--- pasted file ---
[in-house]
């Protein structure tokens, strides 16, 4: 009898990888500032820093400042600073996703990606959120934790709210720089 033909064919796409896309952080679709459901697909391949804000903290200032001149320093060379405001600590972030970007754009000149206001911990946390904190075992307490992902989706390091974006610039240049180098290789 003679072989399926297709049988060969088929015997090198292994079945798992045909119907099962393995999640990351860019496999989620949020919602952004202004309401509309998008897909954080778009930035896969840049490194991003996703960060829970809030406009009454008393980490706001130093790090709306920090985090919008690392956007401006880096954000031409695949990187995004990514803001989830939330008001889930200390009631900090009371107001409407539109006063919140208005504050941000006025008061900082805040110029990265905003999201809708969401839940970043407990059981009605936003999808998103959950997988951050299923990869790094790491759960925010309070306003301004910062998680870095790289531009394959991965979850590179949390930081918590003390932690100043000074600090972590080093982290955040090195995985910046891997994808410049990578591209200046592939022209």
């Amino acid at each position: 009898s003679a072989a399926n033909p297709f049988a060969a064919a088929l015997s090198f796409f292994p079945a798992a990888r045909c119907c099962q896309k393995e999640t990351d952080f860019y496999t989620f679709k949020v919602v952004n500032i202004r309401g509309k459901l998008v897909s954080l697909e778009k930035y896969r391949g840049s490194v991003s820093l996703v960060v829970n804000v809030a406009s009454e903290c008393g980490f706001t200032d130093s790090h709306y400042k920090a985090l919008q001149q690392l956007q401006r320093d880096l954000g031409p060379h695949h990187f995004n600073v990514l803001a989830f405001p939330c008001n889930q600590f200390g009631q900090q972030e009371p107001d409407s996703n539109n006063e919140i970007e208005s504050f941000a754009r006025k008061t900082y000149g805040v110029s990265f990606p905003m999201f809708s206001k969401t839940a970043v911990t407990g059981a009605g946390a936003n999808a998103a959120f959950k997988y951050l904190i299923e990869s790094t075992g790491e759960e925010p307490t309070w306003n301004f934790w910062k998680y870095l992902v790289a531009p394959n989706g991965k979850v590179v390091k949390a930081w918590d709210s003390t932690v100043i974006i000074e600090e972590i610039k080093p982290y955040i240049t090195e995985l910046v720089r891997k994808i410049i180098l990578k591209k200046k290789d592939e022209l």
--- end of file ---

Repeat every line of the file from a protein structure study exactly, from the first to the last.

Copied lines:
[in-house]
């Protein structure tokens, strides 16, 4: 009898990888500032820093400042600073996703990606959120934790709210720089 033909064919796409896309952080679709459901697909391949804000903290200032001149320093060379405001600590972030970007754009000149206001911990946390904190075992307490992902989706390091974006610039240049180098290789 003679072989399926297709049988060969088929015997090198292994079945798992045909119907099962393995999640990351860019496999989620949020919602952004202004309401509309998008897909954080778009930035896969840049490194991003996703960060829970809030406009009454008393980490706001130093790090709306920090985090919008690392956007401006880096954000031409695949990187995004990514803001989830939330008001889930200390009631900090009371107001409407539109006063919140208005504050941000006025008061900082805040110029990265905003999201809708969401839940970043407990059981009605936003999808998103959950997988951050299923990869790094790491759960925010309070306003301004910062998680870095790289531009394959991965979850590179949390930081918590003390932690100043000074600090972590080093982290955040090195995985910046891997994808410049990578591209200046592939022209």
């Amino acid at each position: 009898s003679a072989a399926n033909p297709f049988a060969a064919a088929l015997s090198f796409f292994p079945a798992a990888r045909c119907c099962q896309k393995e999640t990351d952080f860019y496999t989620f679709k949020v919602v952004n500032i202004r309401g509309k459901l998008v897909s954080l697909e778009k930035y896969r391949g840049s490194v991003s820093l996703v960060v829970n804000v809030a406009s009454e903290c008393g980490f706001t200032d130093s790090h709306y400042k920090a985090l919008q001149q690392l956007q401006r320093d880096l954000g031409p060379h695949h990187f995004n600073v990514l803001a989830f405001p939330c008001n889930q600590f200390g009631q900090q972030e009371p107001d409407s996703n539109n006063e919140i970007e208005s504050f941000a754009r006025k008061t900082y000149g805040v110029s990265f990606p905003m999201f809708s206001k969401t839940a970043v911990t407990g059981a009605g946390a936003n999808a998103a959120f959950k997988y951050l904190i299923e990869s790094t075992g790491e759960e925010p307490t309070w306003n301004f934790w910062k998680y870095l992902v790289a531009p394959n989706g991965k979850v590179v390091k949390a930081w918590d709210s003390t932690v100043i974006i000074e600090e972590i610039k080093p982290y955040i240049t090195e995985l910046v720089r891997k994808i410049i180098l990578k591209k200046k290789d592939e022209l």